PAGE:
My parents decided to get counseling. But the only kind of counseling that was acceptable was a specific type of Christian counseling, of course. I remember the long car trips to the church that provided counseling for both my parents and for me. At least it was separate counseling sessions. I hardly remember now, but it was done by a husband and wife team. I don’t know what went on in the session with my parents, but I sat week after week shame-faced, ears burning, staring at the floor with nothing to say for myself. After all this time, I had no answer for what on earth had happened, no explanation for why I could not sleep, no answer for my incoherency. My parents rejected the label of schizophrenic, so it must be a spiritual problem on my part. Rebellion — yes that was it, I was rebellious.
Except I wasn’t, I never had been. Shame covered me.
My dad has no filter. He tells everyone everything: the long version. “The long and the short of it,” he always says. It’s a joke in the family. We always protest, “No, just the short of it, please.” But he seems incapable.
He told everyone. Everyone knew. Every ATI family in the area, everyone in the church we attended, everyone in the church we used to attend, everyone in the local presbytery (both of them) all knew and wanted an explanation from me. I had nothing.
Once when I was home from the hospital, another ATI father called and I just happened to pick up the phone. He wanted to know which principle had been violated. I, having been to so many Basic and Advanced seminars knew exactly what he was talking about. I remembered Gothard’s teachings on mental illness as having one of three root causes: either greed, lust, or bitterness. I blushed and using the process of elimination stammered on the phone that I guessed it was bitterness. Of course I blamed myself. Of course it was all my fault. And I still could not figure it out. He agreed. Apparently he had used the process of elimination too. Then he wanted to know how God had miraculously healed me. I was confused. I was not healed and I knew it. I was not okay, but I didn’t know what exactly was wrong. The man was adamant and reprimanded me saying, “Do you mean to tell me that after all that prayer on your behalf you don’t have an answer to prayer?” I honestly cannot remember what I replied to that. I’m not sure I said anything at all. I do remember feeling my ears burn.
We moved that summer for Dad’s job. It was a merciful event. I got to leave the city where everyone knew and start over fresh with people who had no clue how messed up I was. If only I could adjust the outside enough.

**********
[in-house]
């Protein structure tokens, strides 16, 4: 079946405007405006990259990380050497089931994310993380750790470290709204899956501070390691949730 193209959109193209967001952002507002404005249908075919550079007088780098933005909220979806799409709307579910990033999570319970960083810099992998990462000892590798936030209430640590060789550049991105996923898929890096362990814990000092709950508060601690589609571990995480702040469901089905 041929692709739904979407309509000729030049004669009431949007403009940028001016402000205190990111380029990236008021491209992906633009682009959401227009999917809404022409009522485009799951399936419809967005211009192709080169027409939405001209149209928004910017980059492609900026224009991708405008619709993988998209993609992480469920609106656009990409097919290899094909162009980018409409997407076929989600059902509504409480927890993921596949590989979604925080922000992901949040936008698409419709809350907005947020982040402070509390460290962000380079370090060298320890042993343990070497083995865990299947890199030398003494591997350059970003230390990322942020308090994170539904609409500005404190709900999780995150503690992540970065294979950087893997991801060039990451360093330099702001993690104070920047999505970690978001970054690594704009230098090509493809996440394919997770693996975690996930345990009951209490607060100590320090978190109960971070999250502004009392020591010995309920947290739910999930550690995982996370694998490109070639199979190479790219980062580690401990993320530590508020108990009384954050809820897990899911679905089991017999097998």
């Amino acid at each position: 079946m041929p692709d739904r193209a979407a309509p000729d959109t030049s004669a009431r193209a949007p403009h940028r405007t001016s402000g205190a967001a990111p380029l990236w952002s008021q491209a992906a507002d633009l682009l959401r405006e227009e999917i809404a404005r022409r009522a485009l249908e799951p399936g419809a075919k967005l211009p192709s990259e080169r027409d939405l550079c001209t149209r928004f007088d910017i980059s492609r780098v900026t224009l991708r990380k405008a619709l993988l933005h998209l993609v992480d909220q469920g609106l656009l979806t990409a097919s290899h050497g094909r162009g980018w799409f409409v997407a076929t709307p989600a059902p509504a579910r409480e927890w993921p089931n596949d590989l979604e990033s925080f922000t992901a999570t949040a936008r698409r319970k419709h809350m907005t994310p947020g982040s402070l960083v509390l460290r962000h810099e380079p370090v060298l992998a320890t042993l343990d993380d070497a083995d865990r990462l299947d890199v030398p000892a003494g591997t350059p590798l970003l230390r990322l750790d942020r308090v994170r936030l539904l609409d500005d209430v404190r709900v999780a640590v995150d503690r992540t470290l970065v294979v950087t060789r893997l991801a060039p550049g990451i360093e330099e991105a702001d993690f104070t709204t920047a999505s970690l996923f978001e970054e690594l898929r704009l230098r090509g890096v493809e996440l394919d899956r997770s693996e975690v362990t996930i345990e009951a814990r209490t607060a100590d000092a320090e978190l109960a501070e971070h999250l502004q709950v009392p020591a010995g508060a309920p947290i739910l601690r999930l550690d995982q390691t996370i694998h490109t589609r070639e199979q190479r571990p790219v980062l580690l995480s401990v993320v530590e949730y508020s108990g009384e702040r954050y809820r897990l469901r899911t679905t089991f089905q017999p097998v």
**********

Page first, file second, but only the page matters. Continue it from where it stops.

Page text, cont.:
Before moving, Dad was going to include the big news about me in his prayer letter, but then I protested and Mom came to my aid on that one. So they took the matter to Jim Logan. It was sad having Jim step in to a personal family dispute, but he set Dad straight on not including personal degrading details about my life in the “prayer” letter (a.k.a. family gossip letter). I am grateful to him for that intervention.
We moved to Rhode Island. I made friends. I joined the youth groups and singles groups of two churches. The youth pastor asked me to chaperone all the ski trips for the junior high and high school youth and I learned how to ski. At that point I began to heal. Life looked livable again. Mom gave over treating me like a criminal and left me alone a little more. And then, with another move imminent, this time to New Orleans, it all began again. Only this time I had a clue what was coming.
I hardly know what was worse: not knowing the first time or knowing the second time.
Enter Bill Gothard’s teachings on the umbrella of authority: If you stay under your authority, you are supposedly protected right? Wrong! I went to my mom first. My dad was usually too busy, and anyway mom was next in the “chain of command.” I told her it was happening again, and I could feel it coming on. I was beginning to have more and more trouble sleeping and I was feeling strange — like one day I was going to wake up and be in that surreal other universe again, not able to tell fiction from reality. I begged them to take me to a doctor to discover what was wrong. My mother became furious. Barely containing her rage she insisted that I alone was responsible for myself and that I needed to go to the drugstore, talk to the pharmacist and find out what over-the-counter medicine was needed to help me sleep through the night. So I did.
Now my body had done something at age 20 (earlier while still in the hospital) that it had never ever done before: I gained weight. I had always been something of a toothpick. I had not developed girlish curves. But after the hospital, over that summer I began putting on pounds. I didn’t feel fat, just more me. I almost liked it. But as spring in Rhode Island approached summer, I lost it all. As I lost the weight, the insomnia and paranoia started back up. It felt like a cycle.
We moved. I said goodbye to my friends and goodbye to my life in Rhode Island. I kept my sense of impending doom to myself. (Who was I going to tell?) The move went okay, but it was summer, and the yearly Knoxville ATI Convention was happening. Of course we attended. That is where I lost it. My parents blamed it on lack of sleep. I did too, but deep down I knew something else was causing the insomnia, the incoherency, and the weight losses and gains. I just didn’t know what.